What's next for the bill

    Congress is set to begin a two-week recess soon, meaning the Senate and House will need to act quickly to approve the funding. According to Politico, it's possible that if the bill quickly passes the Senate and House, it could be signed by Biden this week.

    However, the bill's future is unclear. In order for the Senate to pass the bill before Congress leaves for recess, the Senate will need cooperation from all 100 senators.

    In addition, according to The Hill, Republican senators may be looking to add an amendment to the bill that would reverse the Biden administration's action rescinding Title 42, a policy enacted by the Trump administration that limited migration at the border and blocked migrants from seeking asylum.

    "It seems like there's kind of critical mass behind that idea," said Sen. John Thune (R-S.D.). "How the Democrats want to handle that issue may have some bearing on how and when the Covid bill proceeds."

    The bill also faces an uncertain future in the House, as multiple Democrats in the chamber have been critical of the agreement's exclusion of funding for global Covid-19 aid.

    "We're faced with a complete shutdown of international effort," said Rep. Tom Malinowski (D-N.J.). "We're the United States of America. We're supposed to be funding at least 25% of the global effort. That's just our fair share."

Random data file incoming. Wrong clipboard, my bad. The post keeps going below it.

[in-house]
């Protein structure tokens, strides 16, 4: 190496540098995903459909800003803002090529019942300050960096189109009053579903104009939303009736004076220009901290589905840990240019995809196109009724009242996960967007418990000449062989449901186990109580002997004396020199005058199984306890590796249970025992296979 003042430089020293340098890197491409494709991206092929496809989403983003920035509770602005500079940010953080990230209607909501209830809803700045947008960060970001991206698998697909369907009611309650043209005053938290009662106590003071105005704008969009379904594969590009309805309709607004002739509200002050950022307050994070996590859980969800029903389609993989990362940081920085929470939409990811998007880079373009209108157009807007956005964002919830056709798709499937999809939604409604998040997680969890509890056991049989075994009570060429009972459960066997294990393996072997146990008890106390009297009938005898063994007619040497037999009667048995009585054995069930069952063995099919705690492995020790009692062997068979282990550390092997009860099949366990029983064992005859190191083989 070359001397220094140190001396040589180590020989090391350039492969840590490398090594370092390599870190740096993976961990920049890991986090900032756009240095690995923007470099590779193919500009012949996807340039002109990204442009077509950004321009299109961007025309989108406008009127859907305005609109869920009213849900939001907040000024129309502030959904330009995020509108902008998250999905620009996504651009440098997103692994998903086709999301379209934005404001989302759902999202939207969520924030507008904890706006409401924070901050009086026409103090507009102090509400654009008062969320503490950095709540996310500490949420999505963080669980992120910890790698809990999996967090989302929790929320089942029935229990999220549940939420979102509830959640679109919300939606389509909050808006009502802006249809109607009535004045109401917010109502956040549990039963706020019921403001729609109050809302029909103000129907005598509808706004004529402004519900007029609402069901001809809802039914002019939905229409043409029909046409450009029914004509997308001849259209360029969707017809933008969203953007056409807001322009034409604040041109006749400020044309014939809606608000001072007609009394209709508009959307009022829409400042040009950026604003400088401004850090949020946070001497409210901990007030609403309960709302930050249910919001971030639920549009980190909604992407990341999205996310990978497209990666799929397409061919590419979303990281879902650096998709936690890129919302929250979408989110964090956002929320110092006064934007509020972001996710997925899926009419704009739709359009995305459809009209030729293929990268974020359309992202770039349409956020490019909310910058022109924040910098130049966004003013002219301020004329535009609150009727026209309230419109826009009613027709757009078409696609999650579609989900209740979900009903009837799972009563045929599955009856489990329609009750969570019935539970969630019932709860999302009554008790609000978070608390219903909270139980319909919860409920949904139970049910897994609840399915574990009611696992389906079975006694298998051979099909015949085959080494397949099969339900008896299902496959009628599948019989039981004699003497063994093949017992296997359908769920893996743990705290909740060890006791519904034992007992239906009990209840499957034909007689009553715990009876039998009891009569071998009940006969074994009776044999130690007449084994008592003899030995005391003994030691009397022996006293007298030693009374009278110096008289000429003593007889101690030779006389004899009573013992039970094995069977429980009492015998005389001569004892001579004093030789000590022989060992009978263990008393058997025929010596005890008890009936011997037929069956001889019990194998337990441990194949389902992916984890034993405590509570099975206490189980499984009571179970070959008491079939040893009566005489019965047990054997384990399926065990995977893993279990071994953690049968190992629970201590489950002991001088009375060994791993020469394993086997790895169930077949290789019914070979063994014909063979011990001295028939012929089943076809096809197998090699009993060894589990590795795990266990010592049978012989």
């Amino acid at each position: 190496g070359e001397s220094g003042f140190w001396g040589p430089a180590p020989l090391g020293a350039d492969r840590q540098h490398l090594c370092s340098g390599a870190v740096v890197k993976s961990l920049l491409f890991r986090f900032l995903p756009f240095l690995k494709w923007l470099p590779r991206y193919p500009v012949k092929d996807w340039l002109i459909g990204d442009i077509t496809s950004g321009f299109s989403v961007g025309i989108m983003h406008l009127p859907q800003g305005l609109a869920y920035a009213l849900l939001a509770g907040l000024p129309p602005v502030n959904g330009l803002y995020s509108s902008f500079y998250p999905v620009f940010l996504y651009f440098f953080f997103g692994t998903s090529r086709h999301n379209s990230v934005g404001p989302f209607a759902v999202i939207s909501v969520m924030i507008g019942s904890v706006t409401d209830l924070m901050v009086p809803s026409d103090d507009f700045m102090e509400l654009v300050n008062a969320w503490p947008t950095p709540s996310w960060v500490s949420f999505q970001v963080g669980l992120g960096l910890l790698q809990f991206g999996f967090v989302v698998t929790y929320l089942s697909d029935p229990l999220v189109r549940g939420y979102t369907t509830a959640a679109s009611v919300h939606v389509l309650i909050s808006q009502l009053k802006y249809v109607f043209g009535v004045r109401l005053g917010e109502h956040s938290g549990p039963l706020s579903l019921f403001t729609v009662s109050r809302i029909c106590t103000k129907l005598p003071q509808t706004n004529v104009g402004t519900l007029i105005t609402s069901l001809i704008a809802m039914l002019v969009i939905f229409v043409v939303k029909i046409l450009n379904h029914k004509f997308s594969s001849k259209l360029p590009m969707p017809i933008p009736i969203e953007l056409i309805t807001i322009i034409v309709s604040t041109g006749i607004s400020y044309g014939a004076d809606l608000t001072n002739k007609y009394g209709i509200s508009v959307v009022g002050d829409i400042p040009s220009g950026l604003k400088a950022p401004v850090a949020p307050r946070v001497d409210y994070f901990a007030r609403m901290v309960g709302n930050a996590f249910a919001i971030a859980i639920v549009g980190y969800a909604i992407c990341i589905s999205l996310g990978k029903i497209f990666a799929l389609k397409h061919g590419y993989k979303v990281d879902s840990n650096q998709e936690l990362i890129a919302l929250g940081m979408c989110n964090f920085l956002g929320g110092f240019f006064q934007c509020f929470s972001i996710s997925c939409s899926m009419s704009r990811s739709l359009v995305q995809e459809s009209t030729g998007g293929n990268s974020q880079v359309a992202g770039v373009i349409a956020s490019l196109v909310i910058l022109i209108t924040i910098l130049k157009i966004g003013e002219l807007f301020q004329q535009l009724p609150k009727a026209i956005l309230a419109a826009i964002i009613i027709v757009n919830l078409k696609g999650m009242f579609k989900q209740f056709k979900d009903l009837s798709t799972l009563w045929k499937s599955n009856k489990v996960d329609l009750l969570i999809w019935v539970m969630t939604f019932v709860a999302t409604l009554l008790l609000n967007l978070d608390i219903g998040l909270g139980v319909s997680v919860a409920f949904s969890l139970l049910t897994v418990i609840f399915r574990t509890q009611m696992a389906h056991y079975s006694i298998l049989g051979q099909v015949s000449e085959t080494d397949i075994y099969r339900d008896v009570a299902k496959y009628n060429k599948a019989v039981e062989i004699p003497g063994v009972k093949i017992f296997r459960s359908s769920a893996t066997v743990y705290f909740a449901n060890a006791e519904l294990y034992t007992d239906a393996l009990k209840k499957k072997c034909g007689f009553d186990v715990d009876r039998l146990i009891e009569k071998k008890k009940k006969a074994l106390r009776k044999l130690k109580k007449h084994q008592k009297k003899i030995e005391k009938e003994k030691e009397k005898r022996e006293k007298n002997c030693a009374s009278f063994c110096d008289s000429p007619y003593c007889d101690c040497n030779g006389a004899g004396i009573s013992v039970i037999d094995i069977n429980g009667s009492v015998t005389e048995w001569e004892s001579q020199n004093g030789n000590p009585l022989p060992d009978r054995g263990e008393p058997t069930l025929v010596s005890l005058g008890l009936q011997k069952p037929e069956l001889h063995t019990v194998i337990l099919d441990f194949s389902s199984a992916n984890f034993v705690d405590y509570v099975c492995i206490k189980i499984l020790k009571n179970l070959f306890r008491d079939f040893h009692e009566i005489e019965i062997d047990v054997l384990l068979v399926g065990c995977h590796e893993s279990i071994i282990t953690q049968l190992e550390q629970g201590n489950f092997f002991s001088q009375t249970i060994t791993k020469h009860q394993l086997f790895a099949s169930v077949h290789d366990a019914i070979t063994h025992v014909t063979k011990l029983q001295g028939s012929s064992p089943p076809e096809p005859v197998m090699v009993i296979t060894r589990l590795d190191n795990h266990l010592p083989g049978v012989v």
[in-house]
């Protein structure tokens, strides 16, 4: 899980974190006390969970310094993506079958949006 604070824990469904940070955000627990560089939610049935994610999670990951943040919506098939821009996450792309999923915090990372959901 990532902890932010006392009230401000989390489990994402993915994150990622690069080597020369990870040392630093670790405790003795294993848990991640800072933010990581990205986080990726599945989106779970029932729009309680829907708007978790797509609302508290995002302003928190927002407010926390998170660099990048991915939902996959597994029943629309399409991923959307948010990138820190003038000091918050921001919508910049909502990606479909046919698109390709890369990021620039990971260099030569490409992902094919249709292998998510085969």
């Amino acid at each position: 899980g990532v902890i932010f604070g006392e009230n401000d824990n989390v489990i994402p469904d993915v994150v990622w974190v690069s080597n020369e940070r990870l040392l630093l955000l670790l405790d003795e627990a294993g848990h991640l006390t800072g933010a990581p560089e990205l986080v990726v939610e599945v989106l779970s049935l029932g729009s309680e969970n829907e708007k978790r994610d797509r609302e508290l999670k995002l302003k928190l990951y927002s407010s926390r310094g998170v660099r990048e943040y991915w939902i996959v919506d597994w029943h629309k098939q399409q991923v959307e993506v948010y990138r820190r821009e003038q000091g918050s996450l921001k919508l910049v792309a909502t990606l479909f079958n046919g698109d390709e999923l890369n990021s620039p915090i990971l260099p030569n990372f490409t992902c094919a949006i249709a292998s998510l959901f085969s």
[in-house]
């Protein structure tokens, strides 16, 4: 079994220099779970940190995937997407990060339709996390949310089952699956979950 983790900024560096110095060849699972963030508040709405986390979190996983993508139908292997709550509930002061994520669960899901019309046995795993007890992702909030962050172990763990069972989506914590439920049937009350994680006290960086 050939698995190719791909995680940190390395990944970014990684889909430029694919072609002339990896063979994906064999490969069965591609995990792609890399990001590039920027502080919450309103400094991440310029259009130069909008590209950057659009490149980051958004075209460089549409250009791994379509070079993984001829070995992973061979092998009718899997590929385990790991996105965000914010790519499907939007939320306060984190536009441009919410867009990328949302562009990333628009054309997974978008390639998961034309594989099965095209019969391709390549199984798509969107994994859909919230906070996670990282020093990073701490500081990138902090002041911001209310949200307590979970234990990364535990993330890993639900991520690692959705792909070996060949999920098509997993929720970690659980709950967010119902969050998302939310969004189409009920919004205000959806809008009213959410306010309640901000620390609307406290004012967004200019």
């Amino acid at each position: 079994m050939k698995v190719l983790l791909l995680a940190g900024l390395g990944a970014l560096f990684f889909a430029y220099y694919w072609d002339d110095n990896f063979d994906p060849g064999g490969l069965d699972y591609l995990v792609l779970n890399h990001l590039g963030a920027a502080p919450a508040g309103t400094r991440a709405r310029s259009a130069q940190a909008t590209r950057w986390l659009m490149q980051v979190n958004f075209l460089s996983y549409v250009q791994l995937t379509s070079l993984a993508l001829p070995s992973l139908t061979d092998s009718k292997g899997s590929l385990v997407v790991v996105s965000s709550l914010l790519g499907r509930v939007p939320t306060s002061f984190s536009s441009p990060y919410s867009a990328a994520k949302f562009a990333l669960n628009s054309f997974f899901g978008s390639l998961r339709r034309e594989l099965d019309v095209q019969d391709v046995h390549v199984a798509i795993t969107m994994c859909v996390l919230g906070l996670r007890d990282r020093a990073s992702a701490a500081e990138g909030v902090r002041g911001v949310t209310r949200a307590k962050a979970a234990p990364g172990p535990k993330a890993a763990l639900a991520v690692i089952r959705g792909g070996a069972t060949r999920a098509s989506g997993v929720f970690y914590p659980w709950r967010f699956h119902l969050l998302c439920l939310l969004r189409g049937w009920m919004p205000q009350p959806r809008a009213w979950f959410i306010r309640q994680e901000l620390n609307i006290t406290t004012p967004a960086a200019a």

"I don't think it could pass the House without any international funding," he added.

    However, Democratic leaders in the House said they're willing to accept what the Senate can give them for now. While it's short of what President Biden requested, "this package will fulfill immediate needs to secure more vaccines, boosters, testing, and therapeutics to keep the pandemic at bay—and it must be enacted as quickly as possible," said Pelosi.

    "If that's all the Senate can do right now—which I regret deeply—I think we need to pass that and we need to pass it as soon as possible," said House Majority Leader Steny Hoyer (D-Md.). When asked if he believes Democrats could get the votes in the House to pass the bill, Hoyer said, "I think ultimately the answer to that is yes." (Everett et al., Politico, 4/4; Carney, The Hill, 4/4; Diamond/Roubein, Washington Post, 4/4; Rouan/Quarshie, USA Today, 4/4; Fram/Amiri, Associated Press, 4/5; McPherson, Roll Call, 4/4; Sullivan/Carney, The Hill, 4/4)

    Health policy topics to watch in 2022

    The legislative, regulatory, and judicial outlook for health policy in 2022

    policy

    The Biden administration's first year in office was unsurprisingly dominated by the Covid-19 pandemic. While Democrats in Congress were able to pass part one of President Biden’s infrastructure package, other health care priorities were largely sidelined. As we look to 2022, there are 10 key health care topics that are ripe for congressional or regulatory action. If and how Congress and the Biden administration move on those actions will have strategic implications for industry executives across the health care ecosystem.